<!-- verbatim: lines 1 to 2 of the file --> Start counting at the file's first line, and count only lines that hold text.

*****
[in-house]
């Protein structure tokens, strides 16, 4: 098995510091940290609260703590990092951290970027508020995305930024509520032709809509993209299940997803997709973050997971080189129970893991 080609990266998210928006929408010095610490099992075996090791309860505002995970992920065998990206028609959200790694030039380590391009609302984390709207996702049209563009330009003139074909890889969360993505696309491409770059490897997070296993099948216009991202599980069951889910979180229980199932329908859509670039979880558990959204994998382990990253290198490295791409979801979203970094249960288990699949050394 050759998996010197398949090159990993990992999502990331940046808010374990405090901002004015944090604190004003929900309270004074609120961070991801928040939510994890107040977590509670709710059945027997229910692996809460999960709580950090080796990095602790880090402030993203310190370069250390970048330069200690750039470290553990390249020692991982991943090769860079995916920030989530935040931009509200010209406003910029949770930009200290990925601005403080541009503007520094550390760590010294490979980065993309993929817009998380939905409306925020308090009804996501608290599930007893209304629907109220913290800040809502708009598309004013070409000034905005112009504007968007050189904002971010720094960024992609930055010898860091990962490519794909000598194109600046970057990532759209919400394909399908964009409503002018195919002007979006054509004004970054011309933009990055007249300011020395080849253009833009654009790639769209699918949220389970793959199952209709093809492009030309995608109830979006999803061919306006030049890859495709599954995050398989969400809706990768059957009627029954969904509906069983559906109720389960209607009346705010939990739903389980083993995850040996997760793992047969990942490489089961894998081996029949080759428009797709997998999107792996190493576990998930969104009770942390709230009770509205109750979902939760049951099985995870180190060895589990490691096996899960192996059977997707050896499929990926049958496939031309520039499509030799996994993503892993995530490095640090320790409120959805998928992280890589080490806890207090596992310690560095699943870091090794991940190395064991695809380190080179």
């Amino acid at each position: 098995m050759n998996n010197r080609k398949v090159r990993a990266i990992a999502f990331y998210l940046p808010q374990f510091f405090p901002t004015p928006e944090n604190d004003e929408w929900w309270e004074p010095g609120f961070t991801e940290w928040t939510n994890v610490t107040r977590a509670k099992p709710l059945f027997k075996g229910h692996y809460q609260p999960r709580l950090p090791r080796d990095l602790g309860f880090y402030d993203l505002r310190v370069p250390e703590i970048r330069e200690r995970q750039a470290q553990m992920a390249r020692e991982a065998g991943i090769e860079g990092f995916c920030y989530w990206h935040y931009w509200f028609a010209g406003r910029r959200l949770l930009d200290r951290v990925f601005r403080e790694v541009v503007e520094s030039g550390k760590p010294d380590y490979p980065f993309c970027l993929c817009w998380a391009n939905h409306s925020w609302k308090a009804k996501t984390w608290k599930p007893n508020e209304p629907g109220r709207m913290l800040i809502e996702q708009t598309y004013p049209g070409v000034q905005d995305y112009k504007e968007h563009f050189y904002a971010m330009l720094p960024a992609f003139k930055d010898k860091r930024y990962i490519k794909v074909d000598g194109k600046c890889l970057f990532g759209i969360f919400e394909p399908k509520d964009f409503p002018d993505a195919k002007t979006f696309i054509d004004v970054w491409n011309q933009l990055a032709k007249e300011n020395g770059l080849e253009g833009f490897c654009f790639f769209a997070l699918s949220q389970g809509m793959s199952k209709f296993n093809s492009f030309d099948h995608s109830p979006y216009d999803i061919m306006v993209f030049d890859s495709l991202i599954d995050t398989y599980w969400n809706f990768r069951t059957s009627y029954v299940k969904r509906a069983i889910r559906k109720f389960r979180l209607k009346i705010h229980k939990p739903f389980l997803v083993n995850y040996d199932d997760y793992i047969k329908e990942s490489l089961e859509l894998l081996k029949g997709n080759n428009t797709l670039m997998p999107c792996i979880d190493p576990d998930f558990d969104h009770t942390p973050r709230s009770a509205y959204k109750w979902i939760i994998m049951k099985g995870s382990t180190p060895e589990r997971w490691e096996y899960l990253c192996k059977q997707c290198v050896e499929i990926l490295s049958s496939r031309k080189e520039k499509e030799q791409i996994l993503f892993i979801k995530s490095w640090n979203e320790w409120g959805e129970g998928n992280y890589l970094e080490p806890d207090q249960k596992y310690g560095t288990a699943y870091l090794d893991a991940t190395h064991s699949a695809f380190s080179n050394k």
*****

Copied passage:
[in-house]
């Protein structure tokens, strides 16, 4: 098995510091940290609260703590990092951290970027508020995305930024509520032709809509993209299940997803997709973050997971080189129970893991 080609990266998210928006929408010095610490099992075996090791309860505002995970992920065998990206028609959200790694030039380590391009609302984390709207996702049209563009330009003139074909890889969360993505696309491409770059490897997070296993099948216009991202599980069951889910979180229980199932329908859509670039979880558990959204994998382990990253290198490295791409979801979203970094249960288990699949050394 050759998996010197398949090159990993990992999502990331940046808010374990405090901002004015944090604190004003929900309270004074609120961070991801928040939510994890107040977590509670709710059945027997229910692996809460999960709580950090080796990095602790880090402030993203310190370069250390970048330069200690750039470290553990390249020692991982991943090769860079995916920030989530935040931009509200010209406003910029949770930009200290990925601005403080541009503007520094550390760590010294490979980065993309993929817009998380939905409306925020308090009804996501608290599930007893209304629907109220913290800040809502708009598309004013070409000034905005112009504007968007050189904002971010720094960024992609930055010898860091990962490519794909000598194109600046970057990532759209919400394909399908964009409503002018195919002007979006054509004004970054011309933009990055007249300011020395080849253009833009654009790639769209699918949220389970793959199952209709093809492009030309995608109830979006999803061919306006030049890859495709599954995050398989969400809706990768059957009627029954969904509906069983559906109720389960209607009346705010939990739903389980083993995850040996997760793992047969990942490489089961894998081996029949080759428009797709997998999107792996190493576990998930969104009770942390709230009770509205109750979902939760049951099985995870180190060895589990490691096996899960192996059977997707050896499929990926049958496939031309520039499509030799996994993503892993995530490095640090320790409120959805998928992280890589080490806890207090596992310690560095699943870091090794991940190395064991695809380190080179």